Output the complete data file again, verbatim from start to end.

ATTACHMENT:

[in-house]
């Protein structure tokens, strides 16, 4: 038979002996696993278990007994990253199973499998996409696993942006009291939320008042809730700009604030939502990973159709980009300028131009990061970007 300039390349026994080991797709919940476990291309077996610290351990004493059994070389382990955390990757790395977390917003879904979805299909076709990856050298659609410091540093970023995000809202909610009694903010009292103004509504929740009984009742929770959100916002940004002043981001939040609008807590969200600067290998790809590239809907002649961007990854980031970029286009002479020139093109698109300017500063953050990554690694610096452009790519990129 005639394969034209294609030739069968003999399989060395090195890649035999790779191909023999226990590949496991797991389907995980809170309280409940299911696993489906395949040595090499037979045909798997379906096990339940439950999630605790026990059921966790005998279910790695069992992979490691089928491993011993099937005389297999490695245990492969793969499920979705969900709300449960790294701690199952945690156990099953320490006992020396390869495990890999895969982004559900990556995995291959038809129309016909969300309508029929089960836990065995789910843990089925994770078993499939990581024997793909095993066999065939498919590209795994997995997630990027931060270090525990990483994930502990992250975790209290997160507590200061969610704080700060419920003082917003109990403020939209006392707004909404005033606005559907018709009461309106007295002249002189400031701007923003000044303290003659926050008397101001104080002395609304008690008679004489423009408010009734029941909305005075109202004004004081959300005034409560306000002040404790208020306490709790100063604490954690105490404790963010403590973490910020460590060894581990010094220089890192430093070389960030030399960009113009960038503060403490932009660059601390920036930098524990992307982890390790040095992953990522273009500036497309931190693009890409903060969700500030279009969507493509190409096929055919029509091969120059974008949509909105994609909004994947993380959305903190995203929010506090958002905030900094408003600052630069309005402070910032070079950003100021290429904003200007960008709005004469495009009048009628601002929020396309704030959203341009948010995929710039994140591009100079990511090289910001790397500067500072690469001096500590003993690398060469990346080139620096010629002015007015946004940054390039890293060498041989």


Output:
[in-house]
């Protein structure tokens, strides 16, 4: 038979002996696993278990007994990253199973499998996409696993942006009291939320008042809730700009604030939502990973159709980009300028131009990061970007 300039390349026994080991797709919940476990291309077996610290351990004493059994070389382990955390990757790395977390917003879904979805299909076709990856050298659609410091540093970023995000809202909610009694903010009292103004509504929740009984009742929770959100916002940004002043981001939040609008807590969200600067290998790809590239809907002649961007990854980031970029286009002479020139093109698109300017500063953050990554690694610096452009790519990129 005639394969034209294609030739069968003999399989060395090195890649035999790779191909023999226990590949496991797991389907995980809170309280409940299911696993489906395949040595090499037979045909798997379906096990339940439950999630605790026990059921966790005998279910790695069992992979490691089928491993011993099937005389297999490695245990492969793969499920979705969900709300449960790294701690199952945690156990099953320490006992020396390869495990890999895969982004559900990556995995291959038809129309016909969300309508029929089960836990065995789910843990089925994770078993499939990581024997793909095993066999065939498919590209795994997995997630990027931060270090525990990483994930502990992250975790209290997160507590200061969610704080700060419920003082917003109990403020939209006392707004909404005033606005559907018709009461309106007295002249002189400031701007923003000044303290003659926050008397101001104080002395609304008690008679004489423009408010009734029941909305005075109202004004004081959300005034409560306000002040404790208020306490709790100063604490954690105490404790963010403590973490910020460590060894581990010094220089890192430093070389960030030399960009113009960038503060403490932009660059601390920036930098524990992307982890390790040095992953990522273009500036497309931190693009890409903060969700500030279009969507493509190409096929055919029509091969120059974008949509909105994609909004994947993380959305903190995203929010506090958002905030900094408003600052630069309005402070910032070079950003100021290429904003200007960008709005004469495009009048009628601002929020396309704030959203341009948010995929710039994140591009100079990511090289910001790397500067500072690469001096500590003993690398060469990346080139620096010629002015007015946004940054390039890293060498041989």